An economic theory based on the ideas of John Maynard Keynes (1883-1946), developed in the 1930s, that assigned an important role to the state as well as to the private sector. Central elements of this theory are the failure of prices, especially wages, to adjust to clear markets; and the effect of changes in aggregate demand on real output and employment. Keynesian economics asserts that aggregate demand is the driving force in the economy; in particular, during a recession the government can boost economic activity by increasing its spending, thereby inducing private consumption and investment, Post-Keynesian economics, which prevailed in the 1960s and 1970s, emphasized the role of uncertainty, path dependence, and the effects of money on the real economy. From the early 1990s the ideas of Keynes have been further developed in New Keynesian economics which endeavours to derive them from microfoundations, in particular, assuming rational expectations for the economic agents. The standard formalization of Keynesian economics is the IS-LM model and its extensions. The IS-LM model combines the national income identity with simple behavioural rules to determine the values of output and interest rate that imply simultaneous equilibrium on the product and money market. This equilibrium is obtained assuming fixed real wages, so the labour market can be out of equilibrium. When there is unemployment the IS-LM model predicts that demand management can shift the IS curve and raise output. This view dominated policy-making through the 1950s and 1960s until the combination of high unemployment and inflation experienced in the 1970s revealed the limitations of demand management. From a theoretical perspective Keynesian economics was always criticized for the lack of microeconomic foundations for its assumptions. Macroeconomic models are now much more developed in this respect. From a policy perspective, demand management has been replaced by a more pragmatic view of the supply side of the economy and the use of the interest rate as the major policy tool.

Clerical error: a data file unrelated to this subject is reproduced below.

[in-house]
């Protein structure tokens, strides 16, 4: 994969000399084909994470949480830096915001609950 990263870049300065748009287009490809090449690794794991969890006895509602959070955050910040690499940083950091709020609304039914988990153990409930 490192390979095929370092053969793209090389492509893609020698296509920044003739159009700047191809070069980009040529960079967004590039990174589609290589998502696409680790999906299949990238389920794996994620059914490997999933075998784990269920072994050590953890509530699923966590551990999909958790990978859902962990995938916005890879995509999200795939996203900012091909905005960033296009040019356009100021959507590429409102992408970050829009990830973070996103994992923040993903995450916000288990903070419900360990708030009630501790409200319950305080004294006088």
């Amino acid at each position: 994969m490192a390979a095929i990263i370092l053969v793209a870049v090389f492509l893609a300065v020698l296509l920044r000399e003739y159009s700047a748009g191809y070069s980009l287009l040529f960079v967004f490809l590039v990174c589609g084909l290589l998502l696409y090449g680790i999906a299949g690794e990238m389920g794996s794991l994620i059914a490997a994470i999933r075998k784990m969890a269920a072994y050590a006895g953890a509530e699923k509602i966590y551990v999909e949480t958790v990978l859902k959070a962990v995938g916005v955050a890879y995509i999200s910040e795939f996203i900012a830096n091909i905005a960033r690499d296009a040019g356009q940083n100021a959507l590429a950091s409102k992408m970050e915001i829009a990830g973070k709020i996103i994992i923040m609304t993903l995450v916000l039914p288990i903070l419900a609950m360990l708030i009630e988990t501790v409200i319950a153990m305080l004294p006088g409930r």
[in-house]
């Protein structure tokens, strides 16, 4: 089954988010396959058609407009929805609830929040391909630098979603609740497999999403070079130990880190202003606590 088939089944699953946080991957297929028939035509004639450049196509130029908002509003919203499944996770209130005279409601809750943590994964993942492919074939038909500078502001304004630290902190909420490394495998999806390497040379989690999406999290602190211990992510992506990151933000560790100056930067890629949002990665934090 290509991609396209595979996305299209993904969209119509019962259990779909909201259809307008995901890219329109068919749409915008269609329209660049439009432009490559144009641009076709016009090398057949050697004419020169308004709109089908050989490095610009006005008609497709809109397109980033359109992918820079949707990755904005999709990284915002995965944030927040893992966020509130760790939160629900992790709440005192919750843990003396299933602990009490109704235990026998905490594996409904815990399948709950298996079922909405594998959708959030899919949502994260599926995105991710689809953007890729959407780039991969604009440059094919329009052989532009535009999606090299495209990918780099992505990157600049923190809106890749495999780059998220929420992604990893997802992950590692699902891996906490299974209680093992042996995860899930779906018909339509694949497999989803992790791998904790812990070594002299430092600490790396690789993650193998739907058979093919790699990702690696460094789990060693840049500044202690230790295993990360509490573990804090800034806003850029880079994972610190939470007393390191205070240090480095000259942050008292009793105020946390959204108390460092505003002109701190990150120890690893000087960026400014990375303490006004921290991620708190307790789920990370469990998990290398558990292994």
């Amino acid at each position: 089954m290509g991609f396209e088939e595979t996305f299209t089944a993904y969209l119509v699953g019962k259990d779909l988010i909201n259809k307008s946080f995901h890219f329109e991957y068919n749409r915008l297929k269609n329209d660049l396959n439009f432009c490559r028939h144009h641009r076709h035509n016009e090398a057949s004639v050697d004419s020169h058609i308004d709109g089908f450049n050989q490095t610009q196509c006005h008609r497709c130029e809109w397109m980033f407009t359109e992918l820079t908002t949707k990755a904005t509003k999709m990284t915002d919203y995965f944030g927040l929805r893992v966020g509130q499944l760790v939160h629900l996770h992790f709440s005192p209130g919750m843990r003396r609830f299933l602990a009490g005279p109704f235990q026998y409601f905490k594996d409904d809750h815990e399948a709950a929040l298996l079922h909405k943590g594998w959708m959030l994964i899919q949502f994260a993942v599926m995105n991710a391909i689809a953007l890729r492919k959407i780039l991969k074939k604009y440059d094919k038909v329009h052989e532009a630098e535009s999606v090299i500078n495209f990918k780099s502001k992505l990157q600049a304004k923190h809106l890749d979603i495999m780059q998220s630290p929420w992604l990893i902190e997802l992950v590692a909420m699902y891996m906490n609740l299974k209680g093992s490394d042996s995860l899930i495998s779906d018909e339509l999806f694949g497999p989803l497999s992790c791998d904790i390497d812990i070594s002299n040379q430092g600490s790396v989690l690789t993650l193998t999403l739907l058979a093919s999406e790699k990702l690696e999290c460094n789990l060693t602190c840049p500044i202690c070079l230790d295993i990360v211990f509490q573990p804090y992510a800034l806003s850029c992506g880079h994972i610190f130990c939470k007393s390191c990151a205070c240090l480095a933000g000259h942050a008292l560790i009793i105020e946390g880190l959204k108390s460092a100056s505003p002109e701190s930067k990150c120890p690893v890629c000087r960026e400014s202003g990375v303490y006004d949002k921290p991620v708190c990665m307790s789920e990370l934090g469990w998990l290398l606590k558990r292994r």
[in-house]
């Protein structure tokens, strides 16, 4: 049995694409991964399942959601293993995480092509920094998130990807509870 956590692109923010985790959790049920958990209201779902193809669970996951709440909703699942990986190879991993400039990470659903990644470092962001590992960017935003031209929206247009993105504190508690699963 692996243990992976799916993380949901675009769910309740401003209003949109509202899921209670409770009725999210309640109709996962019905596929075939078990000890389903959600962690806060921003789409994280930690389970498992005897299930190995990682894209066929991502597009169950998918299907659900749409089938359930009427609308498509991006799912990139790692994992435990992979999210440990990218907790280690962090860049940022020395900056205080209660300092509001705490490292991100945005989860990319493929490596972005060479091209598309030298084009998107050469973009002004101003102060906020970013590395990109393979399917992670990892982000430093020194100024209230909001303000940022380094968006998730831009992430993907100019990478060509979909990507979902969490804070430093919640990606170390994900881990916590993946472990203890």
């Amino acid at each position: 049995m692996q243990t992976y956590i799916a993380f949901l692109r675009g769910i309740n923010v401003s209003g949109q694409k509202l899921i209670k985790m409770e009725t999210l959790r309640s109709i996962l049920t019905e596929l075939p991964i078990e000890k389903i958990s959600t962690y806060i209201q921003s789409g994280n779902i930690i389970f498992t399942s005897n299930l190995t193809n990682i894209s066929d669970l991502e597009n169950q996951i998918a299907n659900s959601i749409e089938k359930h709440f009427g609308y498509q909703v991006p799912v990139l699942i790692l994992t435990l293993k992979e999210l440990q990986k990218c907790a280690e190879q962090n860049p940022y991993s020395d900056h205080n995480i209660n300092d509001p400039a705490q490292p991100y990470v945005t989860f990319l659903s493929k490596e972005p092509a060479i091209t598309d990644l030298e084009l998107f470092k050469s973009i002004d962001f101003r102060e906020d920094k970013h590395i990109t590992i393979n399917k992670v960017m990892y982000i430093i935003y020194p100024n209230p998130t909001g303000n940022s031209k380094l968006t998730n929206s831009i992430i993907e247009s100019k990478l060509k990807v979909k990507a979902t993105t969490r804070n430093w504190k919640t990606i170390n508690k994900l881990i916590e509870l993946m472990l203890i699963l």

Reference: Oxford Press Dictonary of Economics, 5th edt.